Skip to content

Alia McKinley helps Team Alberta to gymnastics gold

She hopes to pave a path to international gymnastics competitions
2206 Gymnastics champ 1 sup C
St. Albert's Aila McKinley performs a routine while balancing on a beam at the 2022 Artistic Gymnastics National Championships in Richmond, B.C., from May 26-31, 2022. SUPPLIED/Photo

There’s a new crop of young gymnasts thriving in the pressure cooker atmosphere of national competitions.

One of those new, young faces is Aila McKinley, 12, who climbed to the top of the podium, winning gold at the 2022 Artistic Gymnastics National Championships. 

The competition took place May 26 to 30 in Richmond, B.C., where provincial gymnastic teams competed against each other displaying elite skills on vault, bars, floor, and beam.  

The St. Albert resident, a gymnast training under coaches Berrie Onishenko and Nadia Wassef at YEG Gymnastics in Edmonton, qualified as part of the six-member Team Alberta Level 9 (11 to 13 years). 

“Our goal was to be in the top three. We were really surprised. After Ontario got third and B.C. second, and Quebec was really good, we didn’t think we’d got anything. We just stood up and ran to the podium,” said McKinley.  

Team Alberta also included Brook Drummond (YEG Gymnastics), Sarah Wong (Calgary Gymnastics Centre), Molly Holowchuk (Ortona Gymnastics Club), as well as Londyn Gahr and Cruz Cloman, both from Capital City Gymnastics Centre. 

McKinley was first all around in the qualifications, and finished seventh in finals, according to YEG Gymnastics. She placed fourth on vault and floor, and won the Canadian Championship Bronze Medal on bars. McKinley and Drummond contributed scores for the team event to help Alberta take home gold, crowning them national champions, YEG said in a Facebook post.

McKinley’s style is a powerful stance with a dynamic, bold approach. She scored 9.1 on vault, 9.075 on bars, 9.062 on floor and 7.975 on beam. Her all-around score was 35.212 out of 40 points.

"She's dedicated, focused, and very strong. She likes to work hard and is receptive to corrections. She wants to get better and spends a lot of time practicing. And she doesn't give up," said Onishenko. 

McKinley trains 22 hours weekly. Enrolled as a sports academy student in Grade 6 at École Leo Nickerson School, she completes her core courses in the morning and trains at YEG in the afternoon. 

“There’s no fighting to get her going to the gym. She is always the first one at the gym. She drives her inner self. Aila is completely inner-driven,” said Janet McKinley, her mother and a part-time teacher at Leo Nickerson.  

“She’s learned so much. The discipline. The focus. The maturity. Her travelling with the coach and the team — that carries on in the school,” said her mom.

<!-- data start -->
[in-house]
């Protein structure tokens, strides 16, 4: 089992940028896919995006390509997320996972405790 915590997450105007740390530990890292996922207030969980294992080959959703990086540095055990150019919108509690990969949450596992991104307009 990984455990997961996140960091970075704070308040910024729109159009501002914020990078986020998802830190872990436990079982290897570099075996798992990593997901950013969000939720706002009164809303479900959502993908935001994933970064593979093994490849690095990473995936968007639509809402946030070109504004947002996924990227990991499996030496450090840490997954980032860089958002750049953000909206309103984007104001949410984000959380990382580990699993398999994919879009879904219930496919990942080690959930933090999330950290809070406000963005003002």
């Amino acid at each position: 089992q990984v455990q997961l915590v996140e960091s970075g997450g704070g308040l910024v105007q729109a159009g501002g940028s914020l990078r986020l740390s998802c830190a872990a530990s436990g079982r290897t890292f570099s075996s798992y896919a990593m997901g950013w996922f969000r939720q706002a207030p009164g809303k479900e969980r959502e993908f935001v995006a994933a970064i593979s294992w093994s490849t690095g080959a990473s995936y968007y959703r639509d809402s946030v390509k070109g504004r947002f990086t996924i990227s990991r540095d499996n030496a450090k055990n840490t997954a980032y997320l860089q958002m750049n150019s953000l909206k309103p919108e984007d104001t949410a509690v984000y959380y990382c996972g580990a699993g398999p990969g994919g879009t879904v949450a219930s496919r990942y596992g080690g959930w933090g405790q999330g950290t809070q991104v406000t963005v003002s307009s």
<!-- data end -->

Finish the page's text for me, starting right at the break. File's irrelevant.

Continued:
Both coaches — Onishenko and Wassef — support athletes in diverse ways, yet the goal remains the same: helping gymnasts pave the way for a successful future on their terms. 

“They push you, but they are kind and caring. They want you to do well in the future," said McKinley. "Berrie talks to you about the level you want to do. She talks about the skills you need, and if you want to learn a skill for higher levels, she helps you learn. Nadia pushes you, but she doesn’t' force you to do anything you don’t want to do.” 

Four elite Olympians who represented Canada also competed at nationals. The Canadian gymnastics giants who achieved international fame were Ava Stewart, Rose-Kaying Woo, Shallon Olsen, and three-time Olympian Ellie Black who was “the marquee event.” 

“It was so cool to watch them, and they signed our medals,” McKinley said, adding it was huge thrill to meet her heroes, especially Ellie Black. 

While most kids her age are planning vacations, McKinley chooses to train throughout the summer. Her next step is refining techniques on the apparatus. It includes smoothing out flips when swinging between bars of different heights, balancing dismounts, developing steadier backsprings on beam, and polishing double tucks on floor. 

Still a work in progress, McKinley is setting her sights on one day advancing to the Olympics. Next year she hopes to move into the novice program, a major track into the Olympic stream.

And Onishenko supports her completely. "She's just 12. She's young and the road to that high level is long. You start with a goal, and if she has goal, it's something she can attain."  

Anna Borowiecki

About the Author: Anna Borowiecki

Read more